Whenever you start something new, you go on a learning curve and property investment is no exception to this rule. While everyone is an individual and will have to learn their own way, there are three common property mistakes you should be aware of and be sure to avoid.
Being led by your heart, not your head
This is probably the single most common property investment mistake there is and can lead to all kinds of issues. Investment involves judgement, not emotion. Successful investors take hard facts and examine them in the light of their own knowledge and experience to come to reasoned conclusions, which are right more often than they are wrong. Successful investors do not just “go with their gut”. This may work on the odd occasion but it is definitely not a strategy for long-term success, whatever TV and film might like people to believe.
Failing to undertake thorough research
This mistake can often come about as a result of letting emotions take over. When you’re buying a property as a home, it’s fine to fall in love with it and to be prepared to spend more to buy/repair/maintain it than the raw figures would suggest was justified. When buying buy-to-let investment property, however, this is a horrendous mistake, which can prove very expensive. Those intending to go bargain hunting at auctions will need to be particularly careful about this issue since auctions have two traps for the unwary.
The first is that as soon as the hammer goes down, that property is yours, for better or for worse, which means that you need to be 100% sure it is a good buy before you even take your seat and you need to be 100% clear about the maximum price you are prepared to pay for it. The reason for this is that hazard two is getting carried away by “auction fever” and letting your competitive instinct overrule your mathematical reasoning with the result that you wind up in a bidding war for a property and end up (massively) overpaying for it.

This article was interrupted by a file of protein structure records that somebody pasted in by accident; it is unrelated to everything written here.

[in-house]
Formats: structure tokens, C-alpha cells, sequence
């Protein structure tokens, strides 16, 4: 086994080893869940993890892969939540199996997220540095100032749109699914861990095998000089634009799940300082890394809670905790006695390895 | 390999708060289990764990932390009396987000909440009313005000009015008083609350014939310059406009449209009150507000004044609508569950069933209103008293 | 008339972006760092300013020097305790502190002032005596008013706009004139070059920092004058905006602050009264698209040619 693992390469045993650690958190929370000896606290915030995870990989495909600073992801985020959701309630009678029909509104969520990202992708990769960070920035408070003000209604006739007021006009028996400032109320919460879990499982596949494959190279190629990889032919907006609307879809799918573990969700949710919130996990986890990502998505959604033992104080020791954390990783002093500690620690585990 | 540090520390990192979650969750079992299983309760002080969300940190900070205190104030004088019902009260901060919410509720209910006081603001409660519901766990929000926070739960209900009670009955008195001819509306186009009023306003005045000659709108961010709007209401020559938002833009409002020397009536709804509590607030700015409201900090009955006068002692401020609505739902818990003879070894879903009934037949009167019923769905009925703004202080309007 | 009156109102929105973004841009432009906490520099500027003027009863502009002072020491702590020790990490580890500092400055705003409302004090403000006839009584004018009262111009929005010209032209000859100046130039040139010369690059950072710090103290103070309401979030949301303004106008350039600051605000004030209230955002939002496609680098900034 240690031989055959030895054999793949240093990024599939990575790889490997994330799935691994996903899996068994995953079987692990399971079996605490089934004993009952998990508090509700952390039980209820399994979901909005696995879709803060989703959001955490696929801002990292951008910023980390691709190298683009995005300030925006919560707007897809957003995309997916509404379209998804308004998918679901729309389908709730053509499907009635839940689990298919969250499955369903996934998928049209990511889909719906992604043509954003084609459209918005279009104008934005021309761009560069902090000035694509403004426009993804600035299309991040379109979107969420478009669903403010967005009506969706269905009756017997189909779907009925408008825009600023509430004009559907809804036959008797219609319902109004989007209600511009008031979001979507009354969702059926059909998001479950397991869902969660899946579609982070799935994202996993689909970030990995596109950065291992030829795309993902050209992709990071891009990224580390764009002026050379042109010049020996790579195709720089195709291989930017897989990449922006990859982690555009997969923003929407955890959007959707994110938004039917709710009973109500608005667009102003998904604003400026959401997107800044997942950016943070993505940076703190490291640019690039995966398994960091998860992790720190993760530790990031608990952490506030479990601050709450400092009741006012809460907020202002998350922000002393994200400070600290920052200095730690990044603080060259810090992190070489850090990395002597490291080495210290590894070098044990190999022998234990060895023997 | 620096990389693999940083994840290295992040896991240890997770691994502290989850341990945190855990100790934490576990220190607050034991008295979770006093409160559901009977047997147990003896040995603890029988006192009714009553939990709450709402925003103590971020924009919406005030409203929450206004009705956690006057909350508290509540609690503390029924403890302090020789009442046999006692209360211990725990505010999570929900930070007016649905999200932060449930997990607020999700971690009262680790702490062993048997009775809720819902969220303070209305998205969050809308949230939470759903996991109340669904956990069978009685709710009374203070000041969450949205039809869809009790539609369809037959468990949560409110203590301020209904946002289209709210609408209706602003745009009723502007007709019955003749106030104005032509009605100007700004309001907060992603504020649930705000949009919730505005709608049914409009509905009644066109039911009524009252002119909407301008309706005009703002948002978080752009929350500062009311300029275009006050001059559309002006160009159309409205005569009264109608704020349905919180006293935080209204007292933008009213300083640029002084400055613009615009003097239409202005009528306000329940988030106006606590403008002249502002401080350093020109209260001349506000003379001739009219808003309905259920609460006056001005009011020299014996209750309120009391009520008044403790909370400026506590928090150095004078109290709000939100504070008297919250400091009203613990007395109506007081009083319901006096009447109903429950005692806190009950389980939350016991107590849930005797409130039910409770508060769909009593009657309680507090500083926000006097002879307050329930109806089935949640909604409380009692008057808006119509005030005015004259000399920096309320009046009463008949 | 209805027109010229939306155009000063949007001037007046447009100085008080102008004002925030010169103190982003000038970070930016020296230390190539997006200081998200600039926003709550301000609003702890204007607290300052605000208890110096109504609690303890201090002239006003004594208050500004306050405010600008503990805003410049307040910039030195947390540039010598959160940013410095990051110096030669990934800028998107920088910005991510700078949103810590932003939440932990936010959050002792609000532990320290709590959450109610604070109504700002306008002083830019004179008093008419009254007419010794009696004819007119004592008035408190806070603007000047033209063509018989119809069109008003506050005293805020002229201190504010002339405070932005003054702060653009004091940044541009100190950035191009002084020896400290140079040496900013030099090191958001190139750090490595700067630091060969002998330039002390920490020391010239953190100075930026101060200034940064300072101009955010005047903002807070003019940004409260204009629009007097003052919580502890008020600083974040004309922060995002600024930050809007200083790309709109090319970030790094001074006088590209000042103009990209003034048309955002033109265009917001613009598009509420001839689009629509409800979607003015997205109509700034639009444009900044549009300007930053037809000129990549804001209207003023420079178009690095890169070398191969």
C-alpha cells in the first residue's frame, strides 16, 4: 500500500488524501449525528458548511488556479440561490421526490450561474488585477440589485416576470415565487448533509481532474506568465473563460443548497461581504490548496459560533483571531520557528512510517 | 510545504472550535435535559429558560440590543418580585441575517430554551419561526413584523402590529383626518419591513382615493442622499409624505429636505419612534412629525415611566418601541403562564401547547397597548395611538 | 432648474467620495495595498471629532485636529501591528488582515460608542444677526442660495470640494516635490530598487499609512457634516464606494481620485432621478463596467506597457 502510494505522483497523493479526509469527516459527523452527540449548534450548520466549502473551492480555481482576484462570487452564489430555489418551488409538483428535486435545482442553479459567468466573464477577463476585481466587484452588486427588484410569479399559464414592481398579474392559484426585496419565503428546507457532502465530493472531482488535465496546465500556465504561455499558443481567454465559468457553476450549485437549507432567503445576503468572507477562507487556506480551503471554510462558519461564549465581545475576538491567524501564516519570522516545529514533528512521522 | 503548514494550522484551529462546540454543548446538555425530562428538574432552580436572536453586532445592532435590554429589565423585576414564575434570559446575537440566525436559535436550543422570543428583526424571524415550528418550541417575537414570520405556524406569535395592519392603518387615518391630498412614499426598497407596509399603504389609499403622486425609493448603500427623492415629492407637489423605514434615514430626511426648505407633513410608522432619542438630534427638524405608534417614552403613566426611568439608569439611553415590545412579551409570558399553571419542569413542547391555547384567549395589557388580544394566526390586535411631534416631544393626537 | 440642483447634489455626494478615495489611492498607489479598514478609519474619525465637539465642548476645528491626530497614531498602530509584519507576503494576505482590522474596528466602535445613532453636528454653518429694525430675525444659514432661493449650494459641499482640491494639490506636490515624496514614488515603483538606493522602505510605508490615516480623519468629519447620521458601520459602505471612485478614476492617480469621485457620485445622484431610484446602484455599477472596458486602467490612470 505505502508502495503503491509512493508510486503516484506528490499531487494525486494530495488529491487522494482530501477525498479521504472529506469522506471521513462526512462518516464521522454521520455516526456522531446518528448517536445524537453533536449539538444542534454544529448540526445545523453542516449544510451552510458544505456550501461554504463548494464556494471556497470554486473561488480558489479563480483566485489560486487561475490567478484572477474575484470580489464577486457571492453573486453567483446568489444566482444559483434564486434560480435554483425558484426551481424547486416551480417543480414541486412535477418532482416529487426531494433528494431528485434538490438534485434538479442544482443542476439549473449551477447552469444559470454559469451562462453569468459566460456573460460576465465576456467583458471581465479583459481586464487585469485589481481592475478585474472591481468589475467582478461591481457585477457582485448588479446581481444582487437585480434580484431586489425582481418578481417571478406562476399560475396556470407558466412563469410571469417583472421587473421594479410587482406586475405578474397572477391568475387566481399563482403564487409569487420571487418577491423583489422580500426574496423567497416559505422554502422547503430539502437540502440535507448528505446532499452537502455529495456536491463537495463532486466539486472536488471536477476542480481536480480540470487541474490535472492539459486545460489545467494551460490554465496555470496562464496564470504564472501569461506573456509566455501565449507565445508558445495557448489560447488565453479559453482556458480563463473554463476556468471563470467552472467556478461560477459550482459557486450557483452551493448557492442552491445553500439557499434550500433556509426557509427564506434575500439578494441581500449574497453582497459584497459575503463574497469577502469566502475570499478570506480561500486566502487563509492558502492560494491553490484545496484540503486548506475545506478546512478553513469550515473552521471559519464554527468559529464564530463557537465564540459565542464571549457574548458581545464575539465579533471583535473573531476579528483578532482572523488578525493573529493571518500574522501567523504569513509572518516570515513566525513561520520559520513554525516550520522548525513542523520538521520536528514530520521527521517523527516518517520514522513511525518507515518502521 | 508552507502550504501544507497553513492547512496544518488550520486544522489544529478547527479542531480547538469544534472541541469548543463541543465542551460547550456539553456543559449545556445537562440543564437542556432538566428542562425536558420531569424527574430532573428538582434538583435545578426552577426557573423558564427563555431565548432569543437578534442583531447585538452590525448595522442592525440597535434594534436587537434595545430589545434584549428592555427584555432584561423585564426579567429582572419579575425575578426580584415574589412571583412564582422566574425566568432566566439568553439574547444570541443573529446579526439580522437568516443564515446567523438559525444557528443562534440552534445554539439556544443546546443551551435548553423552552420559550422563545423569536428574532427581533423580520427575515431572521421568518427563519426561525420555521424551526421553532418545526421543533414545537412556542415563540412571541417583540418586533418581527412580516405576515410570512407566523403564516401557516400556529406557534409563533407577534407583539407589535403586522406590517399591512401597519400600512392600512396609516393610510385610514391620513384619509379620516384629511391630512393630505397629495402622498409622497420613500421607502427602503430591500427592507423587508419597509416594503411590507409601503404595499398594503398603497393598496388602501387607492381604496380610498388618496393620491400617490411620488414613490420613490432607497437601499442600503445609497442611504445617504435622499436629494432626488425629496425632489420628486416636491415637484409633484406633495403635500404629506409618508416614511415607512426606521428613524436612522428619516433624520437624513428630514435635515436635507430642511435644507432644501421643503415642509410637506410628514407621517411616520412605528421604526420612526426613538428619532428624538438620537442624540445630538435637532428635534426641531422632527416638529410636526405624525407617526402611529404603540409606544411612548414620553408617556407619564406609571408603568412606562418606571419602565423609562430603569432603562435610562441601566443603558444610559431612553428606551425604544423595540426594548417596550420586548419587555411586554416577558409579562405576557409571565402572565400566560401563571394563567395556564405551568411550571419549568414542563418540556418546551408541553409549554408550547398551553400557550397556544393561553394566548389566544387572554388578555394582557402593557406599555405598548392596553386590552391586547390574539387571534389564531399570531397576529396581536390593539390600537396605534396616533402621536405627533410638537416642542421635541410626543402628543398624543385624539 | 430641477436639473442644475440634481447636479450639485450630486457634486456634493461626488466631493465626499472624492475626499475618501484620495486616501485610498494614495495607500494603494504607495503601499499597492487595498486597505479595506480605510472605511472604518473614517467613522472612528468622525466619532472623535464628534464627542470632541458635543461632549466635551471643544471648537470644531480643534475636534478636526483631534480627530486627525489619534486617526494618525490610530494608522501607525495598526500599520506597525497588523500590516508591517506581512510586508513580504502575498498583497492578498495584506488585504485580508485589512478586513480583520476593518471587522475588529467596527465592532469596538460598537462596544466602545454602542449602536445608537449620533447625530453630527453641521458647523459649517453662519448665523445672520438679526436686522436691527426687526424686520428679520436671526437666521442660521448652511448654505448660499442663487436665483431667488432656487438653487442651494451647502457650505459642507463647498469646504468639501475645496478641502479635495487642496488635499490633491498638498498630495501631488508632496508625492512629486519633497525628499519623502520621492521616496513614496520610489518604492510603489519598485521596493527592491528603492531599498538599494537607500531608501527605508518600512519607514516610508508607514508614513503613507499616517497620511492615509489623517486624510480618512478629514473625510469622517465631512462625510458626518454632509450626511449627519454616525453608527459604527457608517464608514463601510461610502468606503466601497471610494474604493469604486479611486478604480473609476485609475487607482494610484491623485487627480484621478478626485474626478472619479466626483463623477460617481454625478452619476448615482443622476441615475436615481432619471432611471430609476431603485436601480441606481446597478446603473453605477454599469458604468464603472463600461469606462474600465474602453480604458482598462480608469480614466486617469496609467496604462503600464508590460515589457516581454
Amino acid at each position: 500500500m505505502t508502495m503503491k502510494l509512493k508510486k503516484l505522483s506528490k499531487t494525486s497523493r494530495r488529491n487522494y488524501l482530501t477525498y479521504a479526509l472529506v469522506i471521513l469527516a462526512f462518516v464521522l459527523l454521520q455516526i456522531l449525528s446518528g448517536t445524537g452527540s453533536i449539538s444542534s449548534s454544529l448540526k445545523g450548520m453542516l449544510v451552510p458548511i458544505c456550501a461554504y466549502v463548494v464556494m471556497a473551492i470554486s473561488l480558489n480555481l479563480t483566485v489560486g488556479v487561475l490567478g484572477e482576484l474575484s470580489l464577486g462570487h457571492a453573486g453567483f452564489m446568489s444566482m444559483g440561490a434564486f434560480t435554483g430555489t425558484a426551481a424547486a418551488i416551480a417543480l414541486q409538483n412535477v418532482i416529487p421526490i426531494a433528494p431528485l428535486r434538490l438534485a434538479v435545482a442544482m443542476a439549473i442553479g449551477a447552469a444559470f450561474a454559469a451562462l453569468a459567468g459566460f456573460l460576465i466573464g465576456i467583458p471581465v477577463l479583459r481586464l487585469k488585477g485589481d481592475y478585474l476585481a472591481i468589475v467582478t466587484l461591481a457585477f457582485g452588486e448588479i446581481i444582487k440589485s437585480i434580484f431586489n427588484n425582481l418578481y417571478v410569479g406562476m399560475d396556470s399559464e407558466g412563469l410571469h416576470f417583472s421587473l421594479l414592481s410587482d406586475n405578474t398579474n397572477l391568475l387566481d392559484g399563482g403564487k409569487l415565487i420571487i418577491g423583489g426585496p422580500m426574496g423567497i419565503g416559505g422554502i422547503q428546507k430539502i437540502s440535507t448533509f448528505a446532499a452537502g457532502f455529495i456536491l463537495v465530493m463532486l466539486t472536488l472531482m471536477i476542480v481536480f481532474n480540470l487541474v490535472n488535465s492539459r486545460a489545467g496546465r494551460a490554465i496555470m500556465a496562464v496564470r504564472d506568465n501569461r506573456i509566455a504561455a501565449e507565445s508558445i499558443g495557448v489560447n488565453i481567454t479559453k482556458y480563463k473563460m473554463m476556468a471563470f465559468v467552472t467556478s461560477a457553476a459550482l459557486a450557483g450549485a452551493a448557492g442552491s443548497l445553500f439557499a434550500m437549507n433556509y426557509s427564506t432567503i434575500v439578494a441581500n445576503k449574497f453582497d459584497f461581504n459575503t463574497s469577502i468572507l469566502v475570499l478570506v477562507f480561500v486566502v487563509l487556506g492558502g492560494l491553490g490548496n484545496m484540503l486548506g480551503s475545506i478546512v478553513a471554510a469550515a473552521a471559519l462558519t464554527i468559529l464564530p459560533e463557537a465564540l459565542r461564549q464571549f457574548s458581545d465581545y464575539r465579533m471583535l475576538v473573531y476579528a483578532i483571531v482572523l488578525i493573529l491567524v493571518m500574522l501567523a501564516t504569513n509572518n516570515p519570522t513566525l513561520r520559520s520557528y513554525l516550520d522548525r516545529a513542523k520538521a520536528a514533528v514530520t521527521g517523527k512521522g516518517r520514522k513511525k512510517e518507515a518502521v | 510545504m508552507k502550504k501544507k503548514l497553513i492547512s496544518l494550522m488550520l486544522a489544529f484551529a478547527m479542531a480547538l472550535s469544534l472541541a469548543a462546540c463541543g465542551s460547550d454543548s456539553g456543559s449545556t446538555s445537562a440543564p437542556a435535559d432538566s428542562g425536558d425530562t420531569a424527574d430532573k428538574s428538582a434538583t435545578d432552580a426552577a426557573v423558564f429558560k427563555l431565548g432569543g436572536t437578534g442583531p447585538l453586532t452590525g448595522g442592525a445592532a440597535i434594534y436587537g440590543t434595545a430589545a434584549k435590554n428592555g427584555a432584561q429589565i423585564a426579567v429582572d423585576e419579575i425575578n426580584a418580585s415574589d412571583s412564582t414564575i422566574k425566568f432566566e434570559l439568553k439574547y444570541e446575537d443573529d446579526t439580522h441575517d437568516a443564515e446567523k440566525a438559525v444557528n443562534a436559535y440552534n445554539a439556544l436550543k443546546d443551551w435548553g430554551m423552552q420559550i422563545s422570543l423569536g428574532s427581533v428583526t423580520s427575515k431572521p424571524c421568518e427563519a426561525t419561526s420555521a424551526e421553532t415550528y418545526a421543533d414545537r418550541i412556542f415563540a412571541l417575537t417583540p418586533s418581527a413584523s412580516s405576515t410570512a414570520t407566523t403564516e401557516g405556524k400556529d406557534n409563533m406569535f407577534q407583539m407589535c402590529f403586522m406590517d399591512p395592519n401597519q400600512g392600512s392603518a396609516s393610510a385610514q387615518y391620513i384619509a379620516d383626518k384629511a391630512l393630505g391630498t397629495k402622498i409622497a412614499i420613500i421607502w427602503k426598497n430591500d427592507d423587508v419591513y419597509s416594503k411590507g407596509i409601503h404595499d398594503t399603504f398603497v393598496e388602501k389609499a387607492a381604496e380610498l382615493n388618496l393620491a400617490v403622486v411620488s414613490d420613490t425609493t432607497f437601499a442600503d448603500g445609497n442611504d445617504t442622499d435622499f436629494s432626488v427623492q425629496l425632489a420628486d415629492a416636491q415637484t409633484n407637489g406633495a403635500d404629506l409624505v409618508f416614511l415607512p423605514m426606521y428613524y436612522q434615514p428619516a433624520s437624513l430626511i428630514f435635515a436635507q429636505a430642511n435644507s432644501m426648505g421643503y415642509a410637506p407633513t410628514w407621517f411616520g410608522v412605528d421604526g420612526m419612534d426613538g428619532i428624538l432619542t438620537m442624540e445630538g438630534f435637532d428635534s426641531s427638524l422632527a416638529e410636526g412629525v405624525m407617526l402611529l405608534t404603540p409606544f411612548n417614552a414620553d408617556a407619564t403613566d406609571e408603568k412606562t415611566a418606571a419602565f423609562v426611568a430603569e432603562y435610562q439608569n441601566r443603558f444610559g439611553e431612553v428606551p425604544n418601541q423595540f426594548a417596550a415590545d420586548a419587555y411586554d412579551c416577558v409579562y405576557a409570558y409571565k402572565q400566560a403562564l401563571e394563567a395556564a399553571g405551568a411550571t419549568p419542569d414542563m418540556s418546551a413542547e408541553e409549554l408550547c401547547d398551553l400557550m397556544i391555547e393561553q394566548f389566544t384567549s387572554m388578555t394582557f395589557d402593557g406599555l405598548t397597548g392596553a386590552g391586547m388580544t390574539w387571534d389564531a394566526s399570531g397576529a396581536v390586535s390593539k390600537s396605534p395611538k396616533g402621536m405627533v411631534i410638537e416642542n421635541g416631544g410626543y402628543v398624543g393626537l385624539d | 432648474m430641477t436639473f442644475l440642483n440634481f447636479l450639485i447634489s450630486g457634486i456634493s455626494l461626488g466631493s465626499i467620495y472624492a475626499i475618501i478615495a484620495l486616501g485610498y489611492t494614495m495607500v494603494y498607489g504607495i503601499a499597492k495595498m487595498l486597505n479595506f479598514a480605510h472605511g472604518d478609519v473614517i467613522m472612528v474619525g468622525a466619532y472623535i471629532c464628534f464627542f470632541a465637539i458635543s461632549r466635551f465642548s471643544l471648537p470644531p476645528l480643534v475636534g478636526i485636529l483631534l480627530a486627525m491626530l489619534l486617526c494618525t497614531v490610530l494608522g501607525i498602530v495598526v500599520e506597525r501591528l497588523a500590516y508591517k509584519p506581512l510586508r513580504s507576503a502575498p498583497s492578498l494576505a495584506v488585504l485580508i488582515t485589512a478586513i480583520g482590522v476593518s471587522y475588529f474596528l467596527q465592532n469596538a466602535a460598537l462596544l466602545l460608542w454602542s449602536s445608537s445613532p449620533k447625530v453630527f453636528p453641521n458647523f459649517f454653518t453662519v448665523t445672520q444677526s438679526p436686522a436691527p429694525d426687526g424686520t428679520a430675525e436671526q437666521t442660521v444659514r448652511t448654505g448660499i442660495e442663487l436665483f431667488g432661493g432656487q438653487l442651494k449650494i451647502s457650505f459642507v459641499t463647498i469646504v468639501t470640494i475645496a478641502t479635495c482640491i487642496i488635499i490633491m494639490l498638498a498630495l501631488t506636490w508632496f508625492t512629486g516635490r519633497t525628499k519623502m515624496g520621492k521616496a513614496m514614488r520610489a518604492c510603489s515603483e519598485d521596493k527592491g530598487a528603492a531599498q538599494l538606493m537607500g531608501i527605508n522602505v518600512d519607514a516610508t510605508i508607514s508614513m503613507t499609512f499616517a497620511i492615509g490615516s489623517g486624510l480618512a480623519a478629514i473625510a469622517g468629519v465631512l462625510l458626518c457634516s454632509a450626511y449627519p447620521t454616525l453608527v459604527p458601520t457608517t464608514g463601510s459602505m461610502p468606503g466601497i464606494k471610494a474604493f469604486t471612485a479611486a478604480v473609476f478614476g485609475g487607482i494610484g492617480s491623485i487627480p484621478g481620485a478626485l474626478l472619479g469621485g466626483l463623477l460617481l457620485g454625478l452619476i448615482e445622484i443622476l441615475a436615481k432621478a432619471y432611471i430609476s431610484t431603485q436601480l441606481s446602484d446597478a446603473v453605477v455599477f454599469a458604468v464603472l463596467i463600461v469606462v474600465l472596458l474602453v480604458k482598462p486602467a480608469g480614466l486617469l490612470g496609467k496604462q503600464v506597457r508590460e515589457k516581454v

Treating investment property as a “get and forget” investment
You might be tempted to think that as long as you get a good lettings agent and a good accountant on board, you can forget about the investment and move on. This is definitely not the case. In simple terms, not only does an investment have to perform well in its own right but it also has to perform well as compared to your other options and also, crucially, fit into your overall financial and, indeed, life strategy.
In this context, it’s worth noting that although the term “property investment” is often read as a synonym for “buy to let”, this does not have to be the case, for example you could also invest in commercial property (as a landlord) or in property-related bonds and/or equities. You therefore not only have to weight up property investment versus other kinds of investment but also weigh up different forms of property investment against each other (and other investments).